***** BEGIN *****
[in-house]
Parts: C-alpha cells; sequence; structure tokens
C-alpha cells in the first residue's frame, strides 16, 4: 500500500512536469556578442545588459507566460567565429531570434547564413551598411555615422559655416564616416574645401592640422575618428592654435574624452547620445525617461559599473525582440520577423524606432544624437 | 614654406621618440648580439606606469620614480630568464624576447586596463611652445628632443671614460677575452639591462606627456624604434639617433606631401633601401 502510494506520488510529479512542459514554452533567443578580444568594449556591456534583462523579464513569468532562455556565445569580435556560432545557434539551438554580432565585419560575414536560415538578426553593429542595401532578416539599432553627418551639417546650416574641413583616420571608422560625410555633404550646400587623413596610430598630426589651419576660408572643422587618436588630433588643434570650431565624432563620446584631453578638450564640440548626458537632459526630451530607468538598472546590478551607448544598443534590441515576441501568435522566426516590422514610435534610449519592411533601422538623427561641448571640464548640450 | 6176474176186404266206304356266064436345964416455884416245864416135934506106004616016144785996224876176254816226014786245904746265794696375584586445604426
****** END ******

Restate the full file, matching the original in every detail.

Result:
[in-house]
Parts: C-alpha cells; sequence; structure tokens
C-alpha cells in the first residue's frame, strides 16, 4: 500500500512536469556578442545588459507566460567565429531570434547564413551598411555615422559655416564616416574645401592640422575618428592654435574624452547620445525617461559599473525582440520577423524606432544624437 | 614654406621618440648580439606606469620614480630568464624576447586596463611652445628632443671614460677575452639591462606627456624604434639617433606631401633601401 502510494506520488510529479512542459514554452533567443578580444568594449556591456534583462523579464513569468532562455556565445569580435556560432545557434539551438554580432565585419560575414536560415538578426553593429542595401532578416539599432553627418551639417546650416574641413583616420571608422560625410555633404550646400587623413596610430598630426589651419576660408572643422587618436588630433588643434570650431565624432563620446584631453578638450564640440548626458537632459526630451530607468538598472546590478551607448544598443534590441515576441501568435522566426516590422514610435534610449519592411533601422538623427561641448571640464548640450 | 6176474176186404266206304356266064436345964416455884416245864416135934506106004616016144785996224876176254816226014786245904746265794696375584586445604426